Postpartum depression got a clinical evaluation as a possibly life-threatening disease; that is why many screening and treatment xprograms have been adopted by various associations and organizations, mainly in the 2010s. The Association of Women’s Health, Obstetric, and Neonatal Nurses supported screening and programs providing pregnant women with information on postpartum depression (Logsdon et al., 2018). Routine screening using Edinburgh Postnatal Depression Scale (EPDS) during and after pregnancy lowers the risks of developing severe depression and preventing medication usage (Logsdon et al., 2018). Moreover, performed by perinatal nurses, the screenings are accepted by mothers and give them a sense of care and security and reduce the fear of seeking help in case of depression.
Despite developing multiple initiatives for screening and treating postpartum depression, mostly these projects were colorblind and insensitive to minority groups and people who cannot afford insurance that covers psychological consulting. This situation was reflected in significant differences in susceptibility to depression between Black (44%) and White mothers (31%) because minority groups are more prone to stress and harmful environmental influences (Guintivano et al., 2018). Such a dramatic difference requires paying additional attention to Black mothers’ mental health to restore social justice.
When official primary care initiatives are lacking, there is no surprise that local, non-profitable projects appear and provide care for black mothers. For instance, the Massachusetts doula organization Maroon Calabash exemplifies a comprehensive approach to the treatment of postpartum depression. It offers free of charge in-home care by specially trained doulas and connections for mothers with mental help centers. In addition, Maroon Calabash builds collaborative relationships with mental help centers (D & S Healing Center), healthcare organizations (United Healthcare, UW-Madison’s Department of Obstetrics and Gynecology), and local services and foundations (Milwaukee Diaper Mission). However, this initiative cannot provide Black women with necessary medication if needed and does not use any technology.
Although Brooklyn and New York lack initiatives specifically for Black mothers struggling with depression, there are various community initiatives helping parents with childcare and are attentive to mental health problems. One of these communities is Park Slope Parents (PSP), which allows its members to get psychologist or social worker help. PSP can help assess the severity of the disease, select the treatment method and refer to the right specialist or support group. Every case needs its specific approach – from individual and couple counseling to group therapy, art, or cognitive therapy. In addition, mothers with any mental issues need constant monitoring to ensure that their disease is controlled and not aggravating.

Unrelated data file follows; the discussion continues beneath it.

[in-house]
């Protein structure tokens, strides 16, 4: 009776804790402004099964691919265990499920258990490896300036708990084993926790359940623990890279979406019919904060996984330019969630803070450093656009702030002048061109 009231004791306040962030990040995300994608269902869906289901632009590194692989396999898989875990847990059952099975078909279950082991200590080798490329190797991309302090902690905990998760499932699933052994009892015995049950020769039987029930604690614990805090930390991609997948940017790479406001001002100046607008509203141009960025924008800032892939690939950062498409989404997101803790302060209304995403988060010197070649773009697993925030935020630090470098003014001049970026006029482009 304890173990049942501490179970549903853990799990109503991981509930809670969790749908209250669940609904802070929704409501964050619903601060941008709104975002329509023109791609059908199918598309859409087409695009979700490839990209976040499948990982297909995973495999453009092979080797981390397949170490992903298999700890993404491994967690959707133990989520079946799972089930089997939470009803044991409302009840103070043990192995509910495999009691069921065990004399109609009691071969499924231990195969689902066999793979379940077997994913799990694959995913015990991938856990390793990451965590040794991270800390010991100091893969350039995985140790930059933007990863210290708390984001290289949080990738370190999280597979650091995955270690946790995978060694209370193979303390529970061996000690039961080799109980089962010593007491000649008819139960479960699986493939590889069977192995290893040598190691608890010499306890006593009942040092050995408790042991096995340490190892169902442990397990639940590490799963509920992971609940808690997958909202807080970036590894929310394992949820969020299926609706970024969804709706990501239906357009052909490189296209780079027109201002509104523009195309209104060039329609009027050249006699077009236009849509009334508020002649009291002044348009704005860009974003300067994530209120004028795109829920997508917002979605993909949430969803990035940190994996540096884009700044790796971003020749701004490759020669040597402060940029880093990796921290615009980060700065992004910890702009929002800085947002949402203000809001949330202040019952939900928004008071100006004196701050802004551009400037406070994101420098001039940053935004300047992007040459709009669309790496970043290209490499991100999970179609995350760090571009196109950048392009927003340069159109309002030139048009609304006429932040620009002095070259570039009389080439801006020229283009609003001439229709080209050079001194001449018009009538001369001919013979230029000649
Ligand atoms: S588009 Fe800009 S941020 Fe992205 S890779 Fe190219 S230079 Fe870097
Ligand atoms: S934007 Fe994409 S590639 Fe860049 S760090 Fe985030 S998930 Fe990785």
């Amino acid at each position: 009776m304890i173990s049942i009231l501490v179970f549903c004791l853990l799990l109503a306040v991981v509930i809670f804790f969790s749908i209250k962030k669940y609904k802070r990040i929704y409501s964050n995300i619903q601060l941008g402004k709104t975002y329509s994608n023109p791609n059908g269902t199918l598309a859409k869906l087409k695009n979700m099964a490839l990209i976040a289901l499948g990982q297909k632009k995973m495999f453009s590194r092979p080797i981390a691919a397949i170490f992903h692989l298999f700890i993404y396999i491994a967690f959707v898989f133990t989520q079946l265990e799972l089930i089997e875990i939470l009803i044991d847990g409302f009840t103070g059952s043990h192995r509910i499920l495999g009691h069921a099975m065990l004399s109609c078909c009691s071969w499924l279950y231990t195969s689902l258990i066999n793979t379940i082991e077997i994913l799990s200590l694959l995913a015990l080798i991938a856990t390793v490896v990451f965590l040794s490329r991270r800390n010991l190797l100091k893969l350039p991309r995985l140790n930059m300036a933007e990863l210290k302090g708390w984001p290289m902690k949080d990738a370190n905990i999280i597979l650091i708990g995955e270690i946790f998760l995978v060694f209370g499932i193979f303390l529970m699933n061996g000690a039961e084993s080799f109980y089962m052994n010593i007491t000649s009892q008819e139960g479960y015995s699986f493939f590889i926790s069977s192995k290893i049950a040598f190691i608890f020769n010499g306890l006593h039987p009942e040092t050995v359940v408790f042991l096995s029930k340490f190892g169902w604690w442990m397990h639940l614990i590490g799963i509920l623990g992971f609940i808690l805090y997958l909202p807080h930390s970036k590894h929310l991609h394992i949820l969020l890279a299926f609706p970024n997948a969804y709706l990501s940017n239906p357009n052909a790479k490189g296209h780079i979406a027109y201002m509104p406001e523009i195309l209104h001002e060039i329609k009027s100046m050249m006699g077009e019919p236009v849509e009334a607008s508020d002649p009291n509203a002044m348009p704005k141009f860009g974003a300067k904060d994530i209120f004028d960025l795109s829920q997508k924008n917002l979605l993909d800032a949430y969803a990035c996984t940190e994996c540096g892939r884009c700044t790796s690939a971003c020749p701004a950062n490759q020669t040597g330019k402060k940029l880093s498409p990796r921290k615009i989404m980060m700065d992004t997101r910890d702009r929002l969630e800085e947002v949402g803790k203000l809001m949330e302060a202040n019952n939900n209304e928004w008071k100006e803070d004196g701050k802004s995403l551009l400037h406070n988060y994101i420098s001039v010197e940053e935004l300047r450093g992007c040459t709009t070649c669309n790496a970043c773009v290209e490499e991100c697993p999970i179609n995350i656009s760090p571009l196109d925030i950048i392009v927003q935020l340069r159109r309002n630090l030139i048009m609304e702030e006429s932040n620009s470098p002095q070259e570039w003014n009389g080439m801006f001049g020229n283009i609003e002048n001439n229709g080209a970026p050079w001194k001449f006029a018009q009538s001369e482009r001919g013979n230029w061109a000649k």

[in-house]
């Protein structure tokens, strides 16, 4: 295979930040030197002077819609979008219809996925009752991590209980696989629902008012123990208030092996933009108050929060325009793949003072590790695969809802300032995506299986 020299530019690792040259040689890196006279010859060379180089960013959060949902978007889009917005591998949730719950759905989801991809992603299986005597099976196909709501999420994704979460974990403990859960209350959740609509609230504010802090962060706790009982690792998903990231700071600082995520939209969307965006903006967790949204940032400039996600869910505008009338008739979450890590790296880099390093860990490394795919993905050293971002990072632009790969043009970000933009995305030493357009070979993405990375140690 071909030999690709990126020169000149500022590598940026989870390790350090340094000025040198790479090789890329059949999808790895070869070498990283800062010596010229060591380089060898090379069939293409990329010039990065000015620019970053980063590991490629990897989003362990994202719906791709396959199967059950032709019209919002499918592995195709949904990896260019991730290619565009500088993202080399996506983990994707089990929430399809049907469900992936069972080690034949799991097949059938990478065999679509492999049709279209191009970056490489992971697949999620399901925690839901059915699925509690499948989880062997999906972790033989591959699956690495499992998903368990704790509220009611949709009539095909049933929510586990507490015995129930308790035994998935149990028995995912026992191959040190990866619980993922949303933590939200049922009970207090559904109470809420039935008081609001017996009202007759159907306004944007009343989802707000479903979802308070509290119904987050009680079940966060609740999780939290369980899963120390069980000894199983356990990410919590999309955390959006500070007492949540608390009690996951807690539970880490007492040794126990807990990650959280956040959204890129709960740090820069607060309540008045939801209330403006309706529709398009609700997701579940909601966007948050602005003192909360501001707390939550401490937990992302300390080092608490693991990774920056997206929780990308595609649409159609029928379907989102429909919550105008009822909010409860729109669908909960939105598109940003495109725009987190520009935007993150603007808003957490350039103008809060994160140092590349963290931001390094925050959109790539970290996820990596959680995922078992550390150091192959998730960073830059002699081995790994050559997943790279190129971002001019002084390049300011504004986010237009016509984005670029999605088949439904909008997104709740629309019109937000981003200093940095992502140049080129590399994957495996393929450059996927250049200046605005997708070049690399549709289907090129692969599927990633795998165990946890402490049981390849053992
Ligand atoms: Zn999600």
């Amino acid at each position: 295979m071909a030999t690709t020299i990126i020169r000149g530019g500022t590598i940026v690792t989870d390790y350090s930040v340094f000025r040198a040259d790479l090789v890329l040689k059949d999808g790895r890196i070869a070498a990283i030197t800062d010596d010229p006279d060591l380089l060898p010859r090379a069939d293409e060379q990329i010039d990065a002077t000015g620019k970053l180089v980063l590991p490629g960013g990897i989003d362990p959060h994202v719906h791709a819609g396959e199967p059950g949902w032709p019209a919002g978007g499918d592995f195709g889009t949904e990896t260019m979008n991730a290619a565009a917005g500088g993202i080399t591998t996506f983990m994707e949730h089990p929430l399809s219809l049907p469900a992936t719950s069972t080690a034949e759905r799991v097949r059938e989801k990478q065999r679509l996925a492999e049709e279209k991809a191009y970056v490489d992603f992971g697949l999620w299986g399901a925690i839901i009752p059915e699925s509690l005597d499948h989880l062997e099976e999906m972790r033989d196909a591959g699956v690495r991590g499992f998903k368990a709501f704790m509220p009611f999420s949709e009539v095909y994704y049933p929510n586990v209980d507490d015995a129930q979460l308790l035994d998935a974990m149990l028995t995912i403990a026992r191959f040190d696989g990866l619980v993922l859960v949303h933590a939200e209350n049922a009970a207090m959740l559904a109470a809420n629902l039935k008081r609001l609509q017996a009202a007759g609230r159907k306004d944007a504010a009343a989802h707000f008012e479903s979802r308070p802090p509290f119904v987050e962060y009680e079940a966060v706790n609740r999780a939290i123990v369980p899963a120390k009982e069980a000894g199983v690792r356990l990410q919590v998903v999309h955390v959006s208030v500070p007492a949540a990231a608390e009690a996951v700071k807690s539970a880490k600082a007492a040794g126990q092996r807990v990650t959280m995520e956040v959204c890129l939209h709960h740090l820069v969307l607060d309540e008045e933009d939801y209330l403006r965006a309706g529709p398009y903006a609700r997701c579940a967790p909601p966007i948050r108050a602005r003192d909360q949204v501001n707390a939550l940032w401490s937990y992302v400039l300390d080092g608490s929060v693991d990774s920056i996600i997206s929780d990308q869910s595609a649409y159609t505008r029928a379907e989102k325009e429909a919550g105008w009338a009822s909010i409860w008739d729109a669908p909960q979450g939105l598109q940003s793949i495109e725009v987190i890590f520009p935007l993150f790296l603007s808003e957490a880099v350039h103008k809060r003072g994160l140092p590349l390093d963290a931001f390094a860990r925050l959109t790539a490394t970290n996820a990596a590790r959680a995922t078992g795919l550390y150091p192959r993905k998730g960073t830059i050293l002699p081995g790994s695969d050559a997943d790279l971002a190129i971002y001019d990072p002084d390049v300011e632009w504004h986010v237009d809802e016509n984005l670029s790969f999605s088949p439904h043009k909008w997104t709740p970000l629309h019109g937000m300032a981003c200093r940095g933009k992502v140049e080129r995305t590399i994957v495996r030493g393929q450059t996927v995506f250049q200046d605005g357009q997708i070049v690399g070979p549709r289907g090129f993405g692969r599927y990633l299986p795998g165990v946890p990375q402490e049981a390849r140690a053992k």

As noted above, governmental organizations generally oversee the problem of high levels of postpartum depression in Black mothers because of their lack of insurance. Minority groups usually use Medicaid as their only type of insurance, but it covers only 60 days of postpartum mental health care (Shah & Friedman, 2022). At the same time, over 12% of postpartum depression cases occur after this period leading to long-term untreated patients with significant complications (Shah & Friedman, 2022). This situation contributed to many voices suggesting expanding Medicaid coverage of mental health treatment for 12 months.
Finally, in 2020 the legislative initiative addressed black mothers’ problems, and Congress passed the Black maternal health Momnibus act in 2021. Momnibus created the legislative basis for funding community-based organizations, perinatal care, and maternal mental health care (Black maternal health Momnibus act, 2021). Government programs are focused on creating and funding new initiatives in this area and developing the use of digital tools and telehealth to reach more Black women. This act can become a framework for building community-based centers helping Black mothers with everything from financial problems to providing postpartum depression care.
Guintivano, J., Manuck, T., Meltzer-Brody, S. (2018). Postpartum depression: A comprehensive review of the last decade of evidence. Clin Obstet Gynecol, 61(3), 591–603.
Logsdon, C. M., Vogt, K., Davis, D. W., Myers, J., Hogan, F., Eckert, D., Masterson, K. (2018). Screening for postpartum depression by hospital-based perinatal nurses. The American Journal of Maternal/Child Nursing, 43(6), 324–329.
Shah, S., & Friedman, H. (2022) Medicaid and moms: The potential impact of extending Medicaid coverage to mothers for 1 year after delivery. Journal of Perinatology, 1, 1–6.